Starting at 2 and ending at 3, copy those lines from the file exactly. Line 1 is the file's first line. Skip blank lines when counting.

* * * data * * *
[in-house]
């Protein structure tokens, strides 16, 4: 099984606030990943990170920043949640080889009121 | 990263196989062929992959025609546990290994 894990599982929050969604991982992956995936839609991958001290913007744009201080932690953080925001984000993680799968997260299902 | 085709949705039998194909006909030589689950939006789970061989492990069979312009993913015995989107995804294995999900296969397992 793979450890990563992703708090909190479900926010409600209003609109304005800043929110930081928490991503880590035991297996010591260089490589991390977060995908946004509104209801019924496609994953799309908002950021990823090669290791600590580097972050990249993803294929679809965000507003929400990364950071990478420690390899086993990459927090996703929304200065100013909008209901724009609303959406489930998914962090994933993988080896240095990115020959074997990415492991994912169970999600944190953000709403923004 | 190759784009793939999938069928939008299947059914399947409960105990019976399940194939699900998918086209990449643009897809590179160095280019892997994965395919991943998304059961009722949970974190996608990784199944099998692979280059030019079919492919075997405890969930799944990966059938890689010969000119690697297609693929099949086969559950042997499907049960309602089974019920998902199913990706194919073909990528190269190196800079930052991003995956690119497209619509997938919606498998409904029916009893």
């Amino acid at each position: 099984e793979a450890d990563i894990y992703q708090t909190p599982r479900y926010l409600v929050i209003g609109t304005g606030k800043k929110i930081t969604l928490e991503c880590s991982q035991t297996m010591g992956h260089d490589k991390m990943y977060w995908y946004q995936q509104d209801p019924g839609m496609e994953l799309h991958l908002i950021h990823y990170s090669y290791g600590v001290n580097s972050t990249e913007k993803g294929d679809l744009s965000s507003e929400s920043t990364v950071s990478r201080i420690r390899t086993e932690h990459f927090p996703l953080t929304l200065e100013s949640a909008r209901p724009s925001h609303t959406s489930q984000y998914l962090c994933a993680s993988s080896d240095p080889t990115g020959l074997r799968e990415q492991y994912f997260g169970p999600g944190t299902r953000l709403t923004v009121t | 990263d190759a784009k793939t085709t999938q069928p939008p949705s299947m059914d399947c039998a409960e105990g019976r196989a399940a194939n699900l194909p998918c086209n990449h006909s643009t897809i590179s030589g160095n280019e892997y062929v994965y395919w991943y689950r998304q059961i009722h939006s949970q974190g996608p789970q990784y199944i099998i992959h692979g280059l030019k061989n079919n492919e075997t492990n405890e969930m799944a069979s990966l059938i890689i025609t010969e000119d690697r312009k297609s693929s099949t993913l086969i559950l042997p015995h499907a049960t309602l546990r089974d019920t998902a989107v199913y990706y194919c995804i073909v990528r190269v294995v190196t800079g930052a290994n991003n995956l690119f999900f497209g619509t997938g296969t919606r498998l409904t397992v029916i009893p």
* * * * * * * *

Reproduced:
């Protein structure tokens, strides 16, 4: 099984606030990943990170920043949640080889009121 | 990263196989062929992959025609546990290994 894990599982929050969604991982992956995936839609991958001290913007744009201080932690953080925001984000993680799968997260299902 | 085709949705039998194909006909030589689950939006789970061989492990069979312009993913015995989107995804294995999900296969397992 793979450890990563992703708090909190479900926010409600209003609109304005800043929110930081928490991503880590035991297996010591260089490589991390977060995908946004509104209801019924496609994953799309908002950021990823090669290791600590580097972050990249993803294929679809965000507003929400990364950071990478420690390899086993990459927090996703929304200065100013909008209901724009609303959406489930998914962090994933993988080896240095990115020959074997990415492991994912169970999600944190953000709403923004 | 190759784009793939999938069928939008299947059914399947409960105990019976399940194939699900998918086209990449643009897809590179160095280019892997994965395919991943998304059961009722949970974190996608990784199944099998692979280059030019079919492919075997405890969930799944990966059938890689010969000119690697297609693929099949086969559950042997499907049960309602089974019920998902199913990706194919073909990528190269190196800079930052991003995956690119497209619509997938919606498998409904029916009893």
């Amino acid at each position: 099984e793979a450890d990563i894990y992703q708090t909190p599982r479900y926010l409600v929050i209003g609109t304005g606030k800043k929110i930081t969604l928490e991503c880590s991982q035991t297996m010591g992956h260089d490589k991390m990943y977060w995908y946004q995936q509104d209801p019924g839609m496609e994953l799309h991958l908002i950021h990823y990170s090669y290791g600590v001290n580097s972050t990249e913007k993803g294929d679809l744009s965000s507003e929400s920043t990364v950071s990478r201080i420690r390899t086993e932690h990459f927090p996703l953080t929304l200065e100013s949640a909008r209901p724009s925001h609303t959406s489930q984000y998914l962090c994933a993680s993988s080896d240095p080889t990115g020959l074997r799968e990415q492991y994912f997260g169970p999600g944190t299902r953000l709403t923004v009121t | 990263d190759a784009k793939t085709t999938q069928p939008p949705s299947m059914d399947c039998a409960e105990g019976r196989a399940a194939n699900l194909p998918c086209n990449h006909s643009t897809i590179s030589g160095n280019e892997y062929v994965y395919w991943y689950r998304q059961i009722h939006s949970q974190g996608p789970q990784y199944i099998i992959h692979g280059l030019k061989n079919n492919e075997t492990n405890e969930m799944a069979s990966l059938i890689i025609t010969e000119d690697r312009k297609s693929s099949t993913l086969i559950l042997p015995h499907a049960t309602l546990r089974d019920t998902a989107v199913y990706y194919c995804i073909v990528r190269v294995v190196t800079g930052a290994n991003n995956l690119f999900f497209g619509t997938g296969t919606r498998l409904t397992v029916i009893p």